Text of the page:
Satria satellite project on track, Thales Indonesia says. The Satellite of Republic Indonesia (Satria) project, the country’s biggest telecommunication satellite to date, is on track for launch in 2023 despite prior talks of delay because of the COVID-19 pandemic, according to an executive from the project’s manufacturer.
Satria Satellite Project on Track
Thales Indonesia president director Erik-Jan Raatgerink said that while the pandemic had delayed the initial kick-off and interfered with communications, the manufacturing was progressing as scheduled.
“Fortunately, we have not faced huge challenges. The program is on track,” he told The Jakarta Post in an exclusive interview on Dec. 10. “The schedule is tight but we are moving full speed ahead to have it delivered in 2023.”
Thales Group subsidiary Thales Alenia Space (TAS) is the aerospace manufacturer for Satria, a public-private partnership (PPP) project with an estimated investment of US$550 million.
Earlier on Nov. 23, Communications and Information Minister Johnny G. Plate stated that the government had forecast a delay in the launch of Satria to the fourth quarter of 2023 from the planned launch in March 2023, due to disruptions caused by the COVID-19 outbreak.
Johnny said at the time that the pandemic had affected Satria’s procurement and production, adding that the disruption was considered a force majeure.
The government has also prepared a plan in case there is even a longer delay in the satellite launch, according to Johnny.
The satellite is envisioned to improve connectivity in the country, providing free internet to 150,000 public facilities, including schools, regional government offices and health facilities.
“Satria is a critical digital infrastructure and it is just the first step in providing broader internet connection in Indonesia. I think the country is at the starting point of having digital satellite-based infrastructure,” Raatgerink said.
The latest Indonesian Internet Providers Association (APJII) survey shows that the country’s internet penetration rate rose to 73.7 percent in 2019 from 64.8 percent in 2018.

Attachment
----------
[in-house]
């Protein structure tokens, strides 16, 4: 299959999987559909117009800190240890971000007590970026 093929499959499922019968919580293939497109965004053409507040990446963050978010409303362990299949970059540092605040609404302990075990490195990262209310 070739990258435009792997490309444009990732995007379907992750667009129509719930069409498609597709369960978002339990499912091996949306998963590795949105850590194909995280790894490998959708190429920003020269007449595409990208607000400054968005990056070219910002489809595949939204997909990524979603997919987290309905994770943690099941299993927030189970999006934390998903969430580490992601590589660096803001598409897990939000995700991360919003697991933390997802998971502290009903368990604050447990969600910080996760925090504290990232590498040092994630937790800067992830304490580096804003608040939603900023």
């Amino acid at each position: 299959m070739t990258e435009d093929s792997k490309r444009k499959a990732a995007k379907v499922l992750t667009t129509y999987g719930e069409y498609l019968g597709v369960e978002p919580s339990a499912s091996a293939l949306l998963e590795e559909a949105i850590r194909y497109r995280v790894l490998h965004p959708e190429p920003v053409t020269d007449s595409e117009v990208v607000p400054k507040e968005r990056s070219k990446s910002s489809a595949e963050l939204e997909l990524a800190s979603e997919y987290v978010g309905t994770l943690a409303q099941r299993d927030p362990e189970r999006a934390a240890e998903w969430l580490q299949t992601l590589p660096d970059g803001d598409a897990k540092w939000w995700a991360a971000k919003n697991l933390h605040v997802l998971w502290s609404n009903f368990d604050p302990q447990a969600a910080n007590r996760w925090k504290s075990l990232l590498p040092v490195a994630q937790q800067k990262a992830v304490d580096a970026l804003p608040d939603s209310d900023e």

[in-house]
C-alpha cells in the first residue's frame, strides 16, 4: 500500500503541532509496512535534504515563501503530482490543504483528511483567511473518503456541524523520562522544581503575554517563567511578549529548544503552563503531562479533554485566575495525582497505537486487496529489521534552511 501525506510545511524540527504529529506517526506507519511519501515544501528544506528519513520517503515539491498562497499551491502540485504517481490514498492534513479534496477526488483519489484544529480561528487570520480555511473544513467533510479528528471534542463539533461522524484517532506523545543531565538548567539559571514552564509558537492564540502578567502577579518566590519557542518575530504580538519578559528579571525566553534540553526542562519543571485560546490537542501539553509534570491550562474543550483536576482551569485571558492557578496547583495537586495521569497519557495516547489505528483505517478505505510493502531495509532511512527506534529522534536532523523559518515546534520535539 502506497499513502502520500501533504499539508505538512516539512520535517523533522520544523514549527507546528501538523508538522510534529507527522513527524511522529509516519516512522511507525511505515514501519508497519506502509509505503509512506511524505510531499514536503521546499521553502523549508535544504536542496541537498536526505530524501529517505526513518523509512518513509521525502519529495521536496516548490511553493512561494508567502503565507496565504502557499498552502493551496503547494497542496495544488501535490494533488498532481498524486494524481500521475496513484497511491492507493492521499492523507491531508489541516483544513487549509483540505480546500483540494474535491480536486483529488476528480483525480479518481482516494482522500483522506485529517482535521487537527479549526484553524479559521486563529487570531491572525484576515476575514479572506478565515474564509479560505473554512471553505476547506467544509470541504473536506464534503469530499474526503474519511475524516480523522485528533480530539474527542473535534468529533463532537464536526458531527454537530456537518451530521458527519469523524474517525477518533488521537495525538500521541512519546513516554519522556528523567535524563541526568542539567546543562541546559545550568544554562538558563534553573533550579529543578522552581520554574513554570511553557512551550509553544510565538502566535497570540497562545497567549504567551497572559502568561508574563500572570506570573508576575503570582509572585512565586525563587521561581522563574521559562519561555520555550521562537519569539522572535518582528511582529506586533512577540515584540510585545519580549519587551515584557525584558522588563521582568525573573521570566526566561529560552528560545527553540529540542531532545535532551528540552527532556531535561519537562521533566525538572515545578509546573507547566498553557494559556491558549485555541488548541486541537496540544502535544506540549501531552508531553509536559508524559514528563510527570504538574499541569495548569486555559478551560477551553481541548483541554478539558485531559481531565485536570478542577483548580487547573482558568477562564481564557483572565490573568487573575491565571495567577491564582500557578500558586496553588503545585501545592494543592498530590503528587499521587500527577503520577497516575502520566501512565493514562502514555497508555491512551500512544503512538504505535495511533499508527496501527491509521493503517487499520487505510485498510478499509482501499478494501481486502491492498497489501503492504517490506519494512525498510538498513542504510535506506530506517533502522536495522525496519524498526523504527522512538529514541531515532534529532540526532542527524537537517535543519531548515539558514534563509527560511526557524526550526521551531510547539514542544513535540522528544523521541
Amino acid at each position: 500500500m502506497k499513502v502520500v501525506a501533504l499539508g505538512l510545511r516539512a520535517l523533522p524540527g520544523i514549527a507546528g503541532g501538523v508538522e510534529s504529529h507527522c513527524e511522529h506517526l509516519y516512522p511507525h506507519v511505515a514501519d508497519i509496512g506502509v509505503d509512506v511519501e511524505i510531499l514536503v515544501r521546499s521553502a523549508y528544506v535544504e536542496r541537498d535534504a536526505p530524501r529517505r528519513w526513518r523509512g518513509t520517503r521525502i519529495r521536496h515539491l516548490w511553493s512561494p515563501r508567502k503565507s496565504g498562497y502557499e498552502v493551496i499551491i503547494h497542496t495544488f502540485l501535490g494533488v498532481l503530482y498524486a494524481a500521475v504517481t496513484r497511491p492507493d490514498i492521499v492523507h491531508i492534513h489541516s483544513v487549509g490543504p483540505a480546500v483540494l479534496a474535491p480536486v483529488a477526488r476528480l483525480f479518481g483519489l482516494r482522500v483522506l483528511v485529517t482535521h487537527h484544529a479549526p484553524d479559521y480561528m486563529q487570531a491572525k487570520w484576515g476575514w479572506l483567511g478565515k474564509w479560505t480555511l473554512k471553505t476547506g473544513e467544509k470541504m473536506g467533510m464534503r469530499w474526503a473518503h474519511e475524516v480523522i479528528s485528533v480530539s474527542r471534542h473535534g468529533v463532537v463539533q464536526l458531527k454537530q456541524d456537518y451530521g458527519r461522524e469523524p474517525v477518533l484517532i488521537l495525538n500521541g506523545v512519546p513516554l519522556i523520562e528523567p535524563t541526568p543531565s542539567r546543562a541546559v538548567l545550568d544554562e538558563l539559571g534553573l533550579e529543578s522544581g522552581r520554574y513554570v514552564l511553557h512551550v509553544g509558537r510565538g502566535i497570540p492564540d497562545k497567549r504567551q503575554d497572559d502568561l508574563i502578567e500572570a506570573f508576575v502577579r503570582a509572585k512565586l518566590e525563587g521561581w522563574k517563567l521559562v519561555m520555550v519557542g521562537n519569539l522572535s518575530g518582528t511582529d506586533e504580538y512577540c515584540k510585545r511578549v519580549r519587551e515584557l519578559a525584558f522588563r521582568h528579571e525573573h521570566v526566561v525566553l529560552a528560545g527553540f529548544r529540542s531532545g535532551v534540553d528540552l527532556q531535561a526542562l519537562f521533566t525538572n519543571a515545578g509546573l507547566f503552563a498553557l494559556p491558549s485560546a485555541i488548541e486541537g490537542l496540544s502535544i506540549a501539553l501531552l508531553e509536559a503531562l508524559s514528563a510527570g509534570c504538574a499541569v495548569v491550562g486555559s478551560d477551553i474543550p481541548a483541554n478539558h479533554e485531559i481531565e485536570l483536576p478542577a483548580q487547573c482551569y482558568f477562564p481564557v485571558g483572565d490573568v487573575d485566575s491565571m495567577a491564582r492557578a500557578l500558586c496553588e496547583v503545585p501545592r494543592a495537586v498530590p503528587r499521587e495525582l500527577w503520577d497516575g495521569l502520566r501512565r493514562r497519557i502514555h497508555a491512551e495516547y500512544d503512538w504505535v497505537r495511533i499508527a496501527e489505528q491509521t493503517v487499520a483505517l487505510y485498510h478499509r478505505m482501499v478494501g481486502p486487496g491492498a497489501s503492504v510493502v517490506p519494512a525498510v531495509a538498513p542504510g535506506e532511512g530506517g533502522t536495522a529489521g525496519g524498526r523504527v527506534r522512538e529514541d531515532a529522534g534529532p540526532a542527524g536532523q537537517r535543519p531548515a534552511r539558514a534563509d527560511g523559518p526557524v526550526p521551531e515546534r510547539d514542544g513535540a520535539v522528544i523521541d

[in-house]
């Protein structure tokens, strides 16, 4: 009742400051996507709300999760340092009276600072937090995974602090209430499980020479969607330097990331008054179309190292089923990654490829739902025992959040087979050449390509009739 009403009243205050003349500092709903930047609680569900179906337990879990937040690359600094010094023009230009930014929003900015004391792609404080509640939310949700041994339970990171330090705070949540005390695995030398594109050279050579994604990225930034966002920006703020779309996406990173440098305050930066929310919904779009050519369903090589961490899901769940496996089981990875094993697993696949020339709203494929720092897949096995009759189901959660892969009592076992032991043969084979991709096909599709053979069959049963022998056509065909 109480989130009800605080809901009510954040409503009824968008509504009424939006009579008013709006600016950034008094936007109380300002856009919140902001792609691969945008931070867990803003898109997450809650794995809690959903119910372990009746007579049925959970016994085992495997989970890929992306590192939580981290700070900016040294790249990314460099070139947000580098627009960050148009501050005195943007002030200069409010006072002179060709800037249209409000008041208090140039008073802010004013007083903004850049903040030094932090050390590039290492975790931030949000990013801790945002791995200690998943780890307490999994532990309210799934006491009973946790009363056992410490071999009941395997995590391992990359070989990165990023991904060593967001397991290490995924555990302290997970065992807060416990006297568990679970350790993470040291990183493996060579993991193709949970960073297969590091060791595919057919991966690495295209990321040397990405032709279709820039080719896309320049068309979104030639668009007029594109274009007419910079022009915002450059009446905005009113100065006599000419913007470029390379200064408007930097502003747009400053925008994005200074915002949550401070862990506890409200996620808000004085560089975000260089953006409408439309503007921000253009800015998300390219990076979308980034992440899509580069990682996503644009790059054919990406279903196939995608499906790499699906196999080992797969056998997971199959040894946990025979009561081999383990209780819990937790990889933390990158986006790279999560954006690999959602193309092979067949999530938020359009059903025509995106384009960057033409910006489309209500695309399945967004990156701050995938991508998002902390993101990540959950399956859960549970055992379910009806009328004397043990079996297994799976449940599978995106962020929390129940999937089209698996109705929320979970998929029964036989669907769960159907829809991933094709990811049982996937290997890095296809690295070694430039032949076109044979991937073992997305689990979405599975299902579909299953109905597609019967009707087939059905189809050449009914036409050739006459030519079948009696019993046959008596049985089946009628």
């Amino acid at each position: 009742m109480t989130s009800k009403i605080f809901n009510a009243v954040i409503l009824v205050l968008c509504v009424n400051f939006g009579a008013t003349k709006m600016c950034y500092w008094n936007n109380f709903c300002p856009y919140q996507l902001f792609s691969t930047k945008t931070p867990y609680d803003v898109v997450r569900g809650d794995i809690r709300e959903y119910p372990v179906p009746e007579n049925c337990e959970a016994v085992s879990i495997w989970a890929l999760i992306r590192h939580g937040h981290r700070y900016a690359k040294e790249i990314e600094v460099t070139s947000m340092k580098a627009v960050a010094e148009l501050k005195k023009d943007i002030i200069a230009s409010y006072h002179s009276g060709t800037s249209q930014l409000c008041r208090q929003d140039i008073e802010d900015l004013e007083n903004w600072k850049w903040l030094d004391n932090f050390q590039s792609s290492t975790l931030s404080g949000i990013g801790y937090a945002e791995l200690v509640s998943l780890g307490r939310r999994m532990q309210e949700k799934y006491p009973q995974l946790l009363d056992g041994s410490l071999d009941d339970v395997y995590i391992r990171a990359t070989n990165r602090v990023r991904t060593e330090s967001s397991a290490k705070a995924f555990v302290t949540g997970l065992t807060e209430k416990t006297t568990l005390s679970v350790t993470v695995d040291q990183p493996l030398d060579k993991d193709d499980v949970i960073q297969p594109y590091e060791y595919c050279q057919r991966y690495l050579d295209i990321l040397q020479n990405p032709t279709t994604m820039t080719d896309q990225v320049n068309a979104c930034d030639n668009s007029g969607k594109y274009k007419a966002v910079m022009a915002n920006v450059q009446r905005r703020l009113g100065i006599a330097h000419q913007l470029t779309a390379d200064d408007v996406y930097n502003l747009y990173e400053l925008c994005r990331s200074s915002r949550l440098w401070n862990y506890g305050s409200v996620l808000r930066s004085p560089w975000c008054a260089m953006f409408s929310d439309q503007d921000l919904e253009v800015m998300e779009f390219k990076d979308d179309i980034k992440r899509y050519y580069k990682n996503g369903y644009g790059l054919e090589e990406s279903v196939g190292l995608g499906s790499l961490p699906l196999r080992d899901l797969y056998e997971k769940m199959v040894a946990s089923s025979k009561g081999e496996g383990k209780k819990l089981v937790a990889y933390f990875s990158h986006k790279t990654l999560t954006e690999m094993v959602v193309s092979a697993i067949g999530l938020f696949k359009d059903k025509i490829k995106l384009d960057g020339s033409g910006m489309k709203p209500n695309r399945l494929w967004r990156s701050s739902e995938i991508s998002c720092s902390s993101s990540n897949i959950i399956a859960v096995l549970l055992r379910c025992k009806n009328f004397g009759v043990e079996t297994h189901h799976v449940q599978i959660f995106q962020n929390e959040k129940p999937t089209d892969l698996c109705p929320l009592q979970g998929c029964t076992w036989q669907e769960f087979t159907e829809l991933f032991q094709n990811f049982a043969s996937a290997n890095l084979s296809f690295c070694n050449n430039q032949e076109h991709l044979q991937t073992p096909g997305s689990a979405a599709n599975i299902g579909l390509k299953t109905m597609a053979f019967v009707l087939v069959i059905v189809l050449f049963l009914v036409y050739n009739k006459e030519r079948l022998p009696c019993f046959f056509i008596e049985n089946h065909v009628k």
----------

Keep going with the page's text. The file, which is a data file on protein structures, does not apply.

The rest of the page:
Meanwhile, Raatgerink went on to say that while Thales Indonesia had been focused on providing services for defense projects, the company has also been working on the civil market, such as smart airport and smart city projects over the last decade.
Thales is working with state-owned airport operator PT Angkasa Pura I to provide cloud-based infrastructure to optimize airport security, customs and immigration operations, among others, he said. The project will be implemented in the company’s managed airports in Yogyakarta and Bali.
In the future, he added that Thales would also be interested in the Communications and Information Ministry’s national data center project, as well as a PPP program for smart transportation with the Jakarta administration, called Jak Lingko.
According to the Jakarta administration’s website, Jak Lingko is an integrated public transportation system, including in routes, management and payment. It aims to provide ease and flat fares for trips using a combination of transportation modes, including angkot (public minivans), buses and rail systems in Jakarta.
“We’re really keen on doing PPP with Jak Lingko to integrate all e-money systems for various modes of transportation, toll roads and parking. Our local investors are designing a solution for that and we hope we can present to the Jakarta administration in the coming months,” he said. Satria satellite project on track, Thales Indonesia says (Eisya A. Eloksari, The Jakarta Post)